Diversity remained on a tear and predictably so was racial, ethnic, and religious conflict. Old-World immigrant populations that despised each other brought their animosities with them. But now these populations coexisted in a common land, and they were competing for jobs and resources.
In the 19th century, trying to escape hundreds of years of heinous religious persecution culminating in a British facilitated famine, starving Irish Catholics boarded “death ships” to America. It’s hard to envision a less welcome immigrant group, but they faced good competition from poor Jews fleeing pogroms in the Russian Empire. Russian Christians held a healthy disdain for the Jews. America was, however, uninterested in inheriting the Russian and European question of what to do with the Jews – the Jewish Question. Later millions of poor, starving southern Italian Catholics shunned by northern Italian countrymen arrived. It was a trifecta of ethno-religious groups despised in Europe and detested by America’s northern European Protestant majority. The Irish, Italians and Jews converged in northern cities and competed for work in sweatshops, as domestics with the known probable risk of sexual abuse, and doing the dirty and dangerous jobs needed to build an industrializing nation. They would be joined by recently emancipated, poor blacks migrating north. Their pay was paltry, work was hard, and they lived in disease-racked ghettoes in a nation where others saw them as inferior.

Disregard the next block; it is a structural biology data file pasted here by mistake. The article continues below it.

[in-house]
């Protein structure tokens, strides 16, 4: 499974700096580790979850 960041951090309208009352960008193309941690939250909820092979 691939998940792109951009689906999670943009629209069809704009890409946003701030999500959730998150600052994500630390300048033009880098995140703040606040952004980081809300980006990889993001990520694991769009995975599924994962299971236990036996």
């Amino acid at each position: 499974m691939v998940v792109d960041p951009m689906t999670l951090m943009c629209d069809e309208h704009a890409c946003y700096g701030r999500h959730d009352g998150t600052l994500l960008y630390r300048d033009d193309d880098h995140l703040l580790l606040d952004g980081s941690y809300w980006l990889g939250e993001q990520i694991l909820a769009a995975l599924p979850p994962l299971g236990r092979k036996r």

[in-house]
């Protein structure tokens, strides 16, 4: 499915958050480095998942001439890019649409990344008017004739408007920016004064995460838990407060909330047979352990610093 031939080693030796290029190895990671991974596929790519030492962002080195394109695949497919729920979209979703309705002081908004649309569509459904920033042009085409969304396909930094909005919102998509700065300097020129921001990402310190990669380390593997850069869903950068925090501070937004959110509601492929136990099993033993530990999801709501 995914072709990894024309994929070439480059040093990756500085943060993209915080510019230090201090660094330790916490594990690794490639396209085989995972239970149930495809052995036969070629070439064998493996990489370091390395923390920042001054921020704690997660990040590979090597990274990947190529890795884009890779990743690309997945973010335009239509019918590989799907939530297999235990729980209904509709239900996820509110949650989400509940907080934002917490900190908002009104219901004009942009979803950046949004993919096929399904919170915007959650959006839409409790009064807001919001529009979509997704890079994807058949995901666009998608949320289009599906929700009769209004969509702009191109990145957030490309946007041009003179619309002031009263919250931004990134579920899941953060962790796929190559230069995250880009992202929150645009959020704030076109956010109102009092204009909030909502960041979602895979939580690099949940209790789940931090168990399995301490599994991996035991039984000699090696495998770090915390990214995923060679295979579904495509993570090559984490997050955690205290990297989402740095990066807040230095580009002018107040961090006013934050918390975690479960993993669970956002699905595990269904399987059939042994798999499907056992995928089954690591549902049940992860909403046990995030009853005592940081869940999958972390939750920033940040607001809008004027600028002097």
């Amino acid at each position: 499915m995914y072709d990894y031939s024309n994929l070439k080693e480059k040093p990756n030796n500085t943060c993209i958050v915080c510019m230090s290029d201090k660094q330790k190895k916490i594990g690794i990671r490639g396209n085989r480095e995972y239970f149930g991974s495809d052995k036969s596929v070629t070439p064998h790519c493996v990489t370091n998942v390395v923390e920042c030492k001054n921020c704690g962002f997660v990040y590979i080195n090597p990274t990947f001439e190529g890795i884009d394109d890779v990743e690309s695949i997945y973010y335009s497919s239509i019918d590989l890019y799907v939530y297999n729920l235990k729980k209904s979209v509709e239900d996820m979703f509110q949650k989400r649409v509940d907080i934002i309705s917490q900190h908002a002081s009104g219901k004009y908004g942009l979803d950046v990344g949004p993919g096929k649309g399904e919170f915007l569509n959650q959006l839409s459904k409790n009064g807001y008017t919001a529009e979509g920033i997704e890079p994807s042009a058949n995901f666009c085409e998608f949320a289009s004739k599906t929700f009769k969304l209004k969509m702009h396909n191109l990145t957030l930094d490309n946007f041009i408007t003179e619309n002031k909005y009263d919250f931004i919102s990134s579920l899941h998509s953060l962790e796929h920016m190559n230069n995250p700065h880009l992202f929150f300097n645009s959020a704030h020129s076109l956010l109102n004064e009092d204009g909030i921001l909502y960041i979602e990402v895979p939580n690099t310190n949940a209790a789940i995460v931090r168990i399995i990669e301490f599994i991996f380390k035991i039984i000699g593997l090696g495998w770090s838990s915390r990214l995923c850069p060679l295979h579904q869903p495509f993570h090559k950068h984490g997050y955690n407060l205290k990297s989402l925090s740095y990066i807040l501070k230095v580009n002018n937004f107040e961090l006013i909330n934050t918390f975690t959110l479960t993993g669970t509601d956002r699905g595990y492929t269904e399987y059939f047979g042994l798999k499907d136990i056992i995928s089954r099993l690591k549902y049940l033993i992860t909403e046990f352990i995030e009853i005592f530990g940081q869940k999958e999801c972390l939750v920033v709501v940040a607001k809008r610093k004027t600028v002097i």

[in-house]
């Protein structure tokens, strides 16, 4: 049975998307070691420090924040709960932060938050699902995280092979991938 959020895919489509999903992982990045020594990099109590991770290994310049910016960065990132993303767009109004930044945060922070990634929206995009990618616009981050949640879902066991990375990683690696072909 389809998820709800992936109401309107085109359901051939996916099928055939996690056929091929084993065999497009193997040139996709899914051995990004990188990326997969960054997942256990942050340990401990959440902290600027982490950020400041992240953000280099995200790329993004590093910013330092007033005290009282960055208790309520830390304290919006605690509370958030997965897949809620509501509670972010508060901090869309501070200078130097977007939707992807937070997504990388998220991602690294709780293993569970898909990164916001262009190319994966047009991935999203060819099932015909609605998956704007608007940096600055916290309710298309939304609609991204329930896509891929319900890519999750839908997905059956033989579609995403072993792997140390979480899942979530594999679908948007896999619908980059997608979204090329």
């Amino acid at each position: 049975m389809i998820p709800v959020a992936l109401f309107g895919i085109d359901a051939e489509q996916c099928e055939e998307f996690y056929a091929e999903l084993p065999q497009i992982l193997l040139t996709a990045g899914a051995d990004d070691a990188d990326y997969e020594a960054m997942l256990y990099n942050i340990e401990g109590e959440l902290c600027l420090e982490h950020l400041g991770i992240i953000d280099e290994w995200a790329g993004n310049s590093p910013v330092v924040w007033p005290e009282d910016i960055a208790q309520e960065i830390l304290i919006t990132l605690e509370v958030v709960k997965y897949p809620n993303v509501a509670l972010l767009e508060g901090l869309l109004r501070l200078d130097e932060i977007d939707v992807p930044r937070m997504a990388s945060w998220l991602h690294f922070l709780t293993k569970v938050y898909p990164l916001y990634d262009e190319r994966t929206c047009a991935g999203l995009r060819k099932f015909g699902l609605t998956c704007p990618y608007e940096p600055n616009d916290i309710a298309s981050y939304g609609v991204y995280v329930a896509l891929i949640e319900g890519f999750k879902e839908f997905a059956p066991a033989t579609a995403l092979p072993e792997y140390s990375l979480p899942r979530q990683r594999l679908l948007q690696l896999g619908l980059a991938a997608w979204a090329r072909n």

Seeking work, land, and gold, Chinese and Japanese immigrants made the long journey across the Pacific to the West Coast. Some were indentured servants and others indebted laborers. These Asian immigrants joined Americans and immigrants of all religions and ethnicities that survived the arduous westbound journey. They too sought land, jobs, and gold. Competition was intense, but American citizens had the upper hand. That excluded Asians and many Irish.